It is worth mentioning that Lieven J was directed to the Australian cases of Re Jamie [2013][57] and Re Kelvin [2017],[58] citing a passage[59] from the latter directed to the critical and legitimate role caring and committed parents play (in combination with appropriately qualified clinicians) in making difficult treatment decisions for the child and taking that decision to the courtroom would sadly replace a holistic healthcare approach.[60]  These sentiments are repeated by her Honour in concluding that “courts should be slow to displace the decision making role of committed and loving parents”[61] and there is a real risk that Courts “become too involved in highly complex moral and ethical issues on a generalised, rather than case specific, basis” if PBs were to be included in any ‘special category’.[62] While there is an academic argument supporting the gravity of the decision to commence PBs, that decision is no more enormous than consenting to a child being allowed to die, or consenting to essentially experimental treatment like PBs.[63]

Judicial concerns arising from parental consent rights 

Lieven J identified two concerns arising from her conclusion that parental rights can be exercised in respect of the use of PBs in children with gender dysphoria, recognising that the mode of treatment itself has given rise to “highly polarised” clinical and controversial ethical views.[64]

Firstly, her Honour acknowledged that the structure of the Service and treatment Trusts may mean that clinical difference and disagreement will not necessarily be fully exposed.[65] Appropriate regulatory and oversight measures may temper such a risk, to which her Honour proposed an additional requirement for an independent second opinion from a qualified clinician on the basis that the same would act as a better safeguard[66] for the child rather than removing parent consent rights.

Secondly, Lieven J proposed a situation where parents are ‘reverse pressured’ into consenting to treatment by the child.[67] This situation is not unique to PBs and in any case, her Honour was satisfied that the Service and treatment Trusts are alive to the issue, which is in part remedied by the extensive and prolonged family-based approach to treatment, which necessarily involves one-to-one counselling of the patient and their parents.[68] If undue pressure was suspected, court referral would be warranted.[69]


Implications of AB v CD

Access to treatment

Lieven J repeated the precedential notion that Courts should be wary to intrude on the decision-making power of supportive and engaged parents, who are themselves best placed to make decisions about their children.[70] This decision likely means that children with loving and committed parents will no longer be barred from accessing treatment with PBs on account of the Bell competency factors (if they are in fact upheld on Appeal). It is uncontentious to assert that trans children and young persons belong to a vulnerable cohort. As with any vulnerability, having a supportive network is half of the battle. Trans children without parental support are especially vulnerable and remain disadvantaged following AB v CD.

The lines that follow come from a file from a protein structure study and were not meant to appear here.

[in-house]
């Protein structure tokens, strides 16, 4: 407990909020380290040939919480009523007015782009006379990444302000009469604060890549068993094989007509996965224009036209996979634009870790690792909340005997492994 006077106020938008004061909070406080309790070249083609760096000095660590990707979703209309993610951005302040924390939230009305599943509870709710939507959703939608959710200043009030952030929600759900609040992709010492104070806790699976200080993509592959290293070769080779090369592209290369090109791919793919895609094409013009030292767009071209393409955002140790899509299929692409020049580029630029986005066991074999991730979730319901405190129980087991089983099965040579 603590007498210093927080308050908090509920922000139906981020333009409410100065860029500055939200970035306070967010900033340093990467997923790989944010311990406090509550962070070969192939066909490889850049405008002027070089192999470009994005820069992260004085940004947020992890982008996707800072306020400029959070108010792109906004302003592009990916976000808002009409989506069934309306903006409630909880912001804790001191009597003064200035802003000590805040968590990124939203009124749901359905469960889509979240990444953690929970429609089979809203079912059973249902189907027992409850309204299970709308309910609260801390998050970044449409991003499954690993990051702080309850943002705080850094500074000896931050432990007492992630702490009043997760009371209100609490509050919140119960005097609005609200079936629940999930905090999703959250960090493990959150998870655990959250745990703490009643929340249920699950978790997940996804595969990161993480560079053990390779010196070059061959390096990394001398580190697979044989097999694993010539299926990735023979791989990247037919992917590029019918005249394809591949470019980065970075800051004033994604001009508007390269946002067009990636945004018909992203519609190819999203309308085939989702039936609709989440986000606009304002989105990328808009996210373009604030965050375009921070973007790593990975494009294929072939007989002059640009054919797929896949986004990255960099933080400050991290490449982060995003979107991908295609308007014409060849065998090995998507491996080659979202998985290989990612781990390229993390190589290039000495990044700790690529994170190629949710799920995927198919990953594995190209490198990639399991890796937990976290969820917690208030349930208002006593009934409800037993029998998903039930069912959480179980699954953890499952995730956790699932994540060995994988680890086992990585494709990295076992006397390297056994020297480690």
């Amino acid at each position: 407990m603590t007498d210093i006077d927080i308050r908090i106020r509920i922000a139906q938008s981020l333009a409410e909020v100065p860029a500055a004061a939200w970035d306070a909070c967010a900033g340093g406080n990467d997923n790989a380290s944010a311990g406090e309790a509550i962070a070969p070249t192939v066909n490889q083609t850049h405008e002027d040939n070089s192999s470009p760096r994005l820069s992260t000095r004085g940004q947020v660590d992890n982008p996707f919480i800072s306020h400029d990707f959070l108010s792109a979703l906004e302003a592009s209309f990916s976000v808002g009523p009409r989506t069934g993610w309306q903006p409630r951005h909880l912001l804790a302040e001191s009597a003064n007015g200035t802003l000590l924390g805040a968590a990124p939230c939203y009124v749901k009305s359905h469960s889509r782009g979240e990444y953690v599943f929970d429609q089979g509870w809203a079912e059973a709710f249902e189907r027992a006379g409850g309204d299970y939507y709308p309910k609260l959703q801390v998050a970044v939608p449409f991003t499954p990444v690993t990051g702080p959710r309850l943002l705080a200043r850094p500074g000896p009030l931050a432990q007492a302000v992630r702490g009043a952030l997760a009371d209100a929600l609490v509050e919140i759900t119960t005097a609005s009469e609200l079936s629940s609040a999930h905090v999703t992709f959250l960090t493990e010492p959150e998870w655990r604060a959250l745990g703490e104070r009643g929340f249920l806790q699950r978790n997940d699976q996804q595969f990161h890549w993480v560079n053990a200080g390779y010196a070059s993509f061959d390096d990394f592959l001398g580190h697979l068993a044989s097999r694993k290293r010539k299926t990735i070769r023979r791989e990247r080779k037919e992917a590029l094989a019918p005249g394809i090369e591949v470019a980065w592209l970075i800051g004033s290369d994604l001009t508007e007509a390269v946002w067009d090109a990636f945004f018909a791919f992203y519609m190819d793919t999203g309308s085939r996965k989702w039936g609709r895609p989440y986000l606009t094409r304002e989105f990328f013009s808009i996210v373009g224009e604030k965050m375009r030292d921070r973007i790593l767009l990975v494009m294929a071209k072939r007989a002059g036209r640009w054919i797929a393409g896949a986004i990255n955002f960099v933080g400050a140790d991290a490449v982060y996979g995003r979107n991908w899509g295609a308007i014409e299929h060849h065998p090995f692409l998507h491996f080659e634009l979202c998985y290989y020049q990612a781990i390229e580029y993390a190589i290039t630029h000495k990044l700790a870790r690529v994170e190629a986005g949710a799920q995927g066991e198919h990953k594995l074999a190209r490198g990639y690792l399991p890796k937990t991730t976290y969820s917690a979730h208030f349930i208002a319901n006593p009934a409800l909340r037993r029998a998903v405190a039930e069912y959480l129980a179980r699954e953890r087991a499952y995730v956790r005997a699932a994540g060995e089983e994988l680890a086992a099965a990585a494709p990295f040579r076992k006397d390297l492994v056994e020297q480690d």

Trans rights advocates are campaigning the NHS to reverse the hasty treatment ban it introduced following Bell.[71] It remains to be seen whether the GIDS Service Specification will be further modified post AB v CD to specifically permit parental consent in relation to the commencement (or recommencement) of treatment with PBs. If this were to occur, the outcome of the Bell Appeal is likely to have little practical effect in terms of accessing treatment.


While not a focus of the judgment (and perhaps interestingly so), the only cases that came close to being recognised as a “special category” requiring court approval were those regarding sterilisation of young persons. Much of the discussion in Bell was directed to the indivisible cascading pathway of treatment which PBs are said to represent, including irreversible outcomes associated with progressing to cross-sex hormones such as infertility. The very basis of the Bell competency factors were supported by an apparent inability of children to understand fully, weigh and retain information as to future biological risks, including sterilisation and loss of sexual function. AB v CD does not engage in any discussion of the comparison between direct sterilisation and progressive infertility facing trans patients by virtue of the treatment.

English versus Australia position

In AB v CD, her Honour gave some weight to the Australian position in respect of the primacy of supportive parents in decisions as to treatment of children with PBs. While it was recognised that the two jurisdictions took a “somewhat different approach” to the nature of PBS,[72] no interrogation has been made to date as to the basis for the fundamental distinction as to treatment being non-therapeutic and therapeutic, as well as (in)divisible, respectively.[73]



Stakeholders[74] are praising AB v CD as balancing the savage biopolitical intrusion to trans healthcare created by Bell. Others are concerned that AB & CD represents a broad and dangerous reversion of the rights of the child and their autonomy generally such that a stay pending the Bell appeal is warranted.